The late Mel Bradford, arguably the finest historian and philosopher produced by the South since Richard Weaver, also warned, very presciently in the pages of the Modern Age quarterly (in the Winter issue, 1976) of the incompatibility of the Neocon vision with the inherited traditions and republican constitutionalism of the Framers. In his long essay, “The Heresy of Equality,” [https://www.unz.com/print/ModernAge-1976q1-00062] which was just one installment in a longstanding debate he had with Dr. Harry Jaffa of the Claremont Institute, Bradford laid bare the abundant intentions of those who came together to form an American nation, while giving the lie to the Neocon narrative that the republic was founded on universalized notions—those “ideas”—of equality and liberal democracy. Those notions, he pointed out perceptively, were a hangover from their days and immersion in the globalist universalism that owed its origin to Marx and Trotsky, and to the Rationalist “philosophes” of the 18th century, rather than to the legacy of kinship and blood, an attachment to community and to the land, and a central religious core that annealed this tradition and continued to make it viable.
What Bradford revealed in his researches (ultimately distilled in his superb study, Original Intentions) and later confirmed overwhelmingly in the massive work of Colgate University historian Barry Alan Shain [The Declaration of Independence in Historical Context: American State Papers, Petitions, Proclamations, and Letters of the Delegates to the First National Congresses, 2014] was that our old republic was not founded on abstractions about “equality” or “democracy,” or some fanatical zeal to “impose [our] democracy and equality” on the rest of the world, or that we were “the model for the rest of the world,” to paraphrase the Neocon writer, Allan Bloom. America in 1776 and in 1787, and long before those dates, was a patch work quilt of communities of families, most of whom had made the voyage to the “new world” to find land and new opportunities to succeed, but had done so communally, bringing with them their customs, traditions, and religious faith in tact to these shores. Farthest from their minds were abstract ideas about “making the world safe for democracy.” Indeed, although certainly defensive about their own familial liberties, most of them would have scorned and did scorn the modern conceptions of “democracy” and “freedom” so often peddled by far too many modern “conservative” pundits and authors.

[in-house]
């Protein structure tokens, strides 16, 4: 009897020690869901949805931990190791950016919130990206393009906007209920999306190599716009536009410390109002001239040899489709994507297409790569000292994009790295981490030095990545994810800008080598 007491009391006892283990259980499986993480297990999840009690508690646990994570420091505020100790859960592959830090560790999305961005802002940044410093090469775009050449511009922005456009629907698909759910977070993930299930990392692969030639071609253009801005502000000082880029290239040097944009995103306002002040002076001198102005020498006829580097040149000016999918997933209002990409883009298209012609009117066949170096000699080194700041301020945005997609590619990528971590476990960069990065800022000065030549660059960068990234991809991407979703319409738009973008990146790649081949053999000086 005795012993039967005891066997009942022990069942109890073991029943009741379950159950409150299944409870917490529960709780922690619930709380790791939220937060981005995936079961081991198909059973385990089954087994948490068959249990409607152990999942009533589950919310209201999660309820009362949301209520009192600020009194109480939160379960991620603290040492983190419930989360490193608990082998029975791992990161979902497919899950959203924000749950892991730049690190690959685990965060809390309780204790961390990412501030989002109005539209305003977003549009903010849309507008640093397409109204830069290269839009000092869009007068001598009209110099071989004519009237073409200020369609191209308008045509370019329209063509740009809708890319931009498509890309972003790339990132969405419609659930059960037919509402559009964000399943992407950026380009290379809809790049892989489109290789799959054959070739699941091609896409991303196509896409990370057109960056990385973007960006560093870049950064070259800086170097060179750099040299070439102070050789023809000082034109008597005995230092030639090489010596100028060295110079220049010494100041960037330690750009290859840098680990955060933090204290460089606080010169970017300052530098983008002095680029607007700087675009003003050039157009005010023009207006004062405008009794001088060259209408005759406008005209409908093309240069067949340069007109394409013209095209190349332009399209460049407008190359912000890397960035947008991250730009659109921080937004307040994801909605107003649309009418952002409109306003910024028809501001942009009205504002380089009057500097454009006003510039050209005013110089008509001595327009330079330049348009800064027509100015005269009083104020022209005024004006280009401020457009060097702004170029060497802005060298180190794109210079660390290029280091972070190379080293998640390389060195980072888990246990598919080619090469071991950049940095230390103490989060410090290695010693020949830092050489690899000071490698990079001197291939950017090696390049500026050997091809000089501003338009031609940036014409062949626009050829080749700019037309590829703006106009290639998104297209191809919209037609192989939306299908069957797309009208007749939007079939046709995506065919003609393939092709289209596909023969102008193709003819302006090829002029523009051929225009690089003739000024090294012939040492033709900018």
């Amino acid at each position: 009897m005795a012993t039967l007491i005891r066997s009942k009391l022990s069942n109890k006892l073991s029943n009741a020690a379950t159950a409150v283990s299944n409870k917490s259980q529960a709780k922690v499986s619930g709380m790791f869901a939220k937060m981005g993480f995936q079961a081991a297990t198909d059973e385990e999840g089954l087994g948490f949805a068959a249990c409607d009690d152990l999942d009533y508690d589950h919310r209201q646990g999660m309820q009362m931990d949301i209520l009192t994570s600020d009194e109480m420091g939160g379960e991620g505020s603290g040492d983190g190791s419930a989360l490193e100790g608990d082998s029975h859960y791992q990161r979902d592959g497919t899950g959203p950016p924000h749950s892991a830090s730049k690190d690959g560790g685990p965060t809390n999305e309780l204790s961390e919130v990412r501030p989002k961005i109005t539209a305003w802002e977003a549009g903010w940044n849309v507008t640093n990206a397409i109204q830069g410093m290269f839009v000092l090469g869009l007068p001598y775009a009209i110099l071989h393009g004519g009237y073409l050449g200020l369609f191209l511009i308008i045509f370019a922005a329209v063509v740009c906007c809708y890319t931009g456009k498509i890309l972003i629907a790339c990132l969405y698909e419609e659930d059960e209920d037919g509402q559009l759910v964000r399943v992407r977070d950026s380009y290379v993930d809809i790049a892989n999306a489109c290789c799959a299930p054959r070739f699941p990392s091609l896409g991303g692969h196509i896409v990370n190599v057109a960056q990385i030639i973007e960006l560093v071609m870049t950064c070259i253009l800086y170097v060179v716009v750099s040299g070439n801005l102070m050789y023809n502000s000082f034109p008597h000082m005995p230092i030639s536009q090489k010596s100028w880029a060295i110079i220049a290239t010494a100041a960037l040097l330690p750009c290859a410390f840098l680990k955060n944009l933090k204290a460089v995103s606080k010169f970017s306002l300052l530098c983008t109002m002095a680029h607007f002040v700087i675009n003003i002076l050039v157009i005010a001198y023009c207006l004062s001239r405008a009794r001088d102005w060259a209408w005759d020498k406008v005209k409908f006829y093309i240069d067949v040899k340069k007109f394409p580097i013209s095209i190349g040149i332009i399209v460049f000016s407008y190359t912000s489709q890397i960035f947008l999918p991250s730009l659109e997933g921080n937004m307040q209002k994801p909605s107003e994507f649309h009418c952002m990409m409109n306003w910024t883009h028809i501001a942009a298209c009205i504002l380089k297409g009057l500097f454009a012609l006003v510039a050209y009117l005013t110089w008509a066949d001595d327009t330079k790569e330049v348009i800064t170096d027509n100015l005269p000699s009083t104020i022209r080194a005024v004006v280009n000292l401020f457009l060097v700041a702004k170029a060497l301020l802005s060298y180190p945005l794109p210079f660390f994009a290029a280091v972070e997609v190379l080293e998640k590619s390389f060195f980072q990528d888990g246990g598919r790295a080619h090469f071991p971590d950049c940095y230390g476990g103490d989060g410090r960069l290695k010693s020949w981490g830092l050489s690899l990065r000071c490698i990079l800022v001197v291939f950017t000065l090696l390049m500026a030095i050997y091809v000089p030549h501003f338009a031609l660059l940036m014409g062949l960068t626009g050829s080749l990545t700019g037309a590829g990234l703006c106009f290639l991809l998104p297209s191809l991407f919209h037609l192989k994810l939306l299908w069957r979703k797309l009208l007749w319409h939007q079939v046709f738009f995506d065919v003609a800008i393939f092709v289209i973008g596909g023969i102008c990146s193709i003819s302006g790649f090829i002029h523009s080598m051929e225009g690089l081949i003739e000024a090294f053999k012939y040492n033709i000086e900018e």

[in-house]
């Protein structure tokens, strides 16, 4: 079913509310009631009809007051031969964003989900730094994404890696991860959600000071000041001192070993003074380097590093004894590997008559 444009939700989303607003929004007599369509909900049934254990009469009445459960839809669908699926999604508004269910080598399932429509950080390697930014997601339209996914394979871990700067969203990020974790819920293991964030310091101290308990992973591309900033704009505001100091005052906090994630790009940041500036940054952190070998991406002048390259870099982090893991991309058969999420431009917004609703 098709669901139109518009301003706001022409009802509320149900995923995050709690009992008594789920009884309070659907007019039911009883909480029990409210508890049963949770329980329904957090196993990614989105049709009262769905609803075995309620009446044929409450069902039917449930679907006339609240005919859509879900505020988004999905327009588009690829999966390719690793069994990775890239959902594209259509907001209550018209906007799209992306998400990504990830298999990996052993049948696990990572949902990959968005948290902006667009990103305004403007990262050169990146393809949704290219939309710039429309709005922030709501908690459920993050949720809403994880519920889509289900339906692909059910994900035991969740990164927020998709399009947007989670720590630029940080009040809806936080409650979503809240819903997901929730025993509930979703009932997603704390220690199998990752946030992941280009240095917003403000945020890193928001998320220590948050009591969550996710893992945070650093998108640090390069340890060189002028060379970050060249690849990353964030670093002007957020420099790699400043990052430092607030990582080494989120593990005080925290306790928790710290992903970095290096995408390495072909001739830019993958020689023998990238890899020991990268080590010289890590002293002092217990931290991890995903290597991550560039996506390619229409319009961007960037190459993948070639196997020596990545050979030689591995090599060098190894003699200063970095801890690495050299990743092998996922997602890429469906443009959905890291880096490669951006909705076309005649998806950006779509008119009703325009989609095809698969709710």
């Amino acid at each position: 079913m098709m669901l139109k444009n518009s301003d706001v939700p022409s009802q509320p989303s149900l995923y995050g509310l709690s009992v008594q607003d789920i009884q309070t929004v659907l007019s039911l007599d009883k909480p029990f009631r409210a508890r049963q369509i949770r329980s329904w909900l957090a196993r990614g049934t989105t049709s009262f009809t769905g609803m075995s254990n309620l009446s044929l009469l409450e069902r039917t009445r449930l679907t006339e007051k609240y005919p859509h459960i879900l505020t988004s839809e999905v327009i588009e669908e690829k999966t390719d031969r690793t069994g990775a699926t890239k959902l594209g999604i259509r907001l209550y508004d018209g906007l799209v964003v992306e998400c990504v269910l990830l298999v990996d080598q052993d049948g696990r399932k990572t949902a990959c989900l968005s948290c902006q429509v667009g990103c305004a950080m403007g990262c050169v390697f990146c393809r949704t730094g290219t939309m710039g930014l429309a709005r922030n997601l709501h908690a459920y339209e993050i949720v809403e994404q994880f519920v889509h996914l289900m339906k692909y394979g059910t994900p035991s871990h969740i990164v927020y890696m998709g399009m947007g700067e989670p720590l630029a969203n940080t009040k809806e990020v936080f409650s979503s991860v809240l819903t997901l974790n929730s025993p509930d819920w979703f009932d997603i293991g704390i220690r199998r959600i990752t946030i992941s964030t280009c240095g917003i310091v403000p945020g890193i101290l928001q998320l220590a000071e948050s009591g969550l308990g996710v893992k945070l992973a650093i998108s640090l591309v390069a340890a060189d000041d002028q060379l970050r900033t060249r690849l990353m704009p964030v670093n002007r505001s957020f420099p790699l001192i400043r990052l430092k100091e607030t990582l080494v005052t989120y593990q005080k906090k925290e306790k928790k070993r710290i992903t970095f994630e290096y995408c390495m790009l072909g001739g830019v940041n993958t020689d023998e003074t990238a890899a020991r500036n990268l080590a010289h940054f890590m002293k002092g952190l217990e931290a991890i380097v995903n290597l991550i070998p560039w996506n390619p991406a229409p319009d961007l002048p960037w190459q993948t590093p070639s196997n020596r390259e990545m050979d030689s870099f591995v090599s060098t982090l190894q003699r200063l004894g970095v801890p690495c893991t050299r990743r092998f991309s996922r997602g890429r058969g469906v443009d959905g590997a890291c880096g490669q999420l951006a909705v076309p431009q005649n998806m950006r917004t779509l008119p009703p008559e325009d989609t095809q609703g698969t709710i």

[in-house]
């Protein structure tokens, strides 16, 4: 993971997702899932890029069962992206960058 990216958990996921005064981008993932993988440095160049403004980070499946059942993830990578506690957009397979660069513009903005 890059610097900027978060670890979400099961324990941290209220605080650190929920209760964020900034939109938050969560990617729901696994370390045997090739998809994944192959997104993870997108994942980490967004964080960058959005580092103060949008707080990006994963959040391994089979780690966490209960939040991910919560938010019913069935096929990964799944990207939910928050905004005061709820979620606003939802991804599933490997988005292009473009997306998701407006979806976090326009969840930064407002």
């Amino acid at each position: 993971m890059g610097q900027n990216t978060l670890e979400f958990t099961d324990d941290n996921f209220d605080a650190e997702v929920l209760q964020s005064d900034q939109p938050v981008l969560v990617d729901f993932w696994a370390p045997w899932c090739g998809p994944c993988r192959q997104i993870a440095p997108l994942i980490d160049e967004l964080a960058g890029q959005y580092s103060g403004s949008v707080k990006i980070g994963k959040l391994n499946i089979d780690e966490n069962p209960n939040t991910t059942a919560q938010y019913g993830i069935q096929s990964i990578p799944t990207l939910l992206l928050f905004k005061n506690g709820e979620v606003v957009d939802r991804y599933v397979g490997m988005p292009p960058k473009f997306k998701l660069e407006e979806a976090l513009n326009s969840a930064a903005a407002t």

Richard Weaver aptly described the civilization that came to be created in America, even a century before the Declaration of Independence and the Constitution, as one based on a “communal individualism.” By that he meant that those transferred communities from Europe brought with them a communal conformity which offered certain enumerated liberties to each of its members, or at least to the heads of households of families within those communities. There was a degree of autarky that existed; but in many respects those little communities brought with them inherited mores and beliefs that they had held in the old country, and those beliefs were based essentially in ties of blood and attachments to the soil, to the land.
Let me give a personal, and I think representative example: my father’s family is of Scottish origin. Actually, after leaving ancestral homes Counties Argyll and Ayrshire, then passing about forty years in County Antrim in Ulster, they made the voyage to Philadelphia, arriving in 1716-1717, and settled initially in what is now Lancaster County, Pennsylvania (as deeds show). Their object was cheap and good land on which to raise their families; they were already able to practice their faith in County Antrim, just as they were able to do in Lancaster. And the same “liberties” they had in the old country they also had in Pennsylvania.